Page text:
An exchange semester or year in another country is always described as “the best period of your life”, a period which you will never get back and that you will forever remember, but it’s important not to forget that even while on exchange, life is still the same; it has its ups and down, plus a rollercoaster of emotions that only people who’ve moved to another country to study can understand.
"Studying abroad is all about stepping out of your comfort zone."
While at the beginning everything seems new and exciting, after a while things start to settle down and a feeling of homesickness can show up. That is of course completely normal, especially if you’re away from home for a long period for the first time! If you’re feeling extremely homesick, try to make your new house/apartment a real home, add some new decorations that remind you of your country and keep pictures of your family and friends with you!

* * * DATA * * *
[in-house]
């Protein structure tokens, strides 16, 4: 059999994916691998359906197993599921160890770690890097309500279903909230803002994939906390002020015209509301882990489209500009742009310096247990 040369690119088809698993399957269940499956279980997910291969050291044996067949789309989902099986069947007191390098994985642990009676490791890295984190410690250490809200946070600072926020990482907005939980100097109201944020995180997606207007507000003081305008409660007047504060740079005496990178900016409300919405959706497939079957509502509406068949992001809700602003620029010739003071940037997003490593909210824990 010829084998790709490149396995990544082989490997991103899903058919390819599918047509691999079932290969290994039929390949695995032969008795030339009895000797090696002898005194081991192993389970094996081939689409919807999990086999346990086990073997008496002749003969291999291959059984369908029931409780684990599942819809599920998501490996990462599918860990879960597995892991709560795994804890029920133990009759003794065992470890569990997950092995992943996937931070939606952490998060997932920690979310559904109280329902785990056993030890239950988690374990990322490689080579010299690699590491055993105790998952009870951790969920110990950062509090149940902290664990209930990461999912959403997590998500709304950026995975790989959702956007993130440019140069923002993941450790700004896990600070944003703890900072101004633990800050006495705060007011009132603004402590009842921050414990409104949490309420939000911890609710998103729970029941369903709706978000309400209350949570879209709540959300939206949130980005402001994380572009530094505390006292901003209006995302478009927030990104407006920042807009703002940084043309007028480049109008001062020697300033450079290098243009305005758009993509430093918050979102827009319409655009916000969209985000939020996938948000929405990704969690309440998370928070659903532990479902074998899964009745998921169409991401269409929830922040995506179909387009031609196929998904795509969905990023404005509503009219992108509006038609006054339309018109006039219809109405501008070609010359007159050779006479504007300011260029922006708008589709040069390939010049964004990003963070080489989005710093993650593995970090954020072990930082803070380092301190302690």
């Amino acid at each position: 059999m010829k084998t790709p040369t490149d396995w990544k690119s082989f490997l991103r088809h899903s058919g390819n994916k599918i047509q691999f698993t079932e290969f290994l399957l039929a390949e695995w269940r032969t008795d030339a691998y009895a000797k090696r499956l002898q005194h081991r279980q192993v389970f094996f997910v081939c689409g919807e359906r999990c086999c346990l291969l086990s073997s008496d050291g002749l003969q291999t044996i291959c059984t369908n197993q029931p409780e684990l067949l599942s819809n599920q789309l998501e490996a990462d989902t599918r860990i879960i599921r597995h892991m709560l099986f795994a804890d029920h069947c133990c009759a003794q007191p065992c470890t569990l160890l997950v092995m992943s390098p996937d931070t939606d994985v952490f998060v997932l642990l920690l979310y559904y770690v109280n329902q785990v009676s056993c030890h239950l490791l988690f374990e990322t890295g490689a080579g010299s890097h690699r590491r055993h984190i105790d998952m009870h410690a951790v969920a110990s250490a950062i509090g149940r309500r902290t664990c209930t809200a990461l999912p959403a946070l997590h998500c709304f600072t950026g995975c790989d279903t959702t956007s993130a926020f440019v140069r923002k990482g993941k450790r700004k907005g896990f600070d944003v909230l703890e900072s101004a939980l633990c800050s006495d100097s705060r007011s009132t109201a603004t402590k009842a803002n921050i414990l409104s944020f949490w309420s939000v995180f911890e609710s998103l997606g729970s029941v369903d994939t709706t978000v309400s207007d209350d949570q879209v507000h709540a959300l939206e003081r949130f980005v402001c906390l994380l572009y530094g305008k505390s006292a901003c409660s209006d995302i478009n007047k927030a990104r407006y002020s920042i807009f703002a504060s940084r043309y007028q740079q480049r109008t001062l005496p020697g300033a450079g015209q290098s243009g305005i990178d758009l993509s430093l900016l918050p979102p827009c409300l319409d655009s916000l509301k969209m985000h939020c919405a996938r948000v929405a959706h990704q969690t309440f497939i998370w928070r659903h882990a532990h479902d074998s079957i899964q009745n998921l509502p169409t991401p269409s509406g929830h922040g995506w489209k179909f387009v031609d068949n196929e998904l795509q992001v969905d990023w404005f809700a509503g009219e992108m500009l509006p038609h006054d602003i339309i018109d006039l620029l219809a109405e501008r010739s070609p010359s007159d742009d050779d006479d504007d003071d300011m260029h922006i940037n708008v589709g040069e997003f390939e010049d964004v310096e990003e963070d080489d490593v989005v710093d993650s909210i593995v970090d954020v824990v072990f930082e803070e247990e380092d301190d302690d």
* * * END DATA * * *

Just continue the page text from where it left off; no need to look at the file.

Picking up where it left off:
Another problem that you might have is a feeling of anticipated regret. Because the time that you’re spending in this new country is not a very long period, you might feel the need to always be on top of your game and never miss a single event. There is absolutely nothing wrong with wanting to go partying every day or explore a new town/country every week, but remember that if sometimes you’re feeling low you don’t have to always push yourself to do it! Always try to have some time for you, self-care is important and you don’t need to give it up while studying abroad.
The third and probably hardest part of your exchange is leaving your new country, your new home. The “post-erasmus depression” is experience by a great number of people and it is not easy to overcome. It will not start immediately after you go back home, but after while, just like the homesickness that you experienced in your host country. Although it will seem really difficult to readjust to your normal life, there are many things that you could do to keep feeling like you’re still on Erasmus; you could keep travelling, finding a job that keeps you always in contact with internationals or you could do the best thing of all: helping other students, just like our ESN volunteers do!
By Deborah Di Martino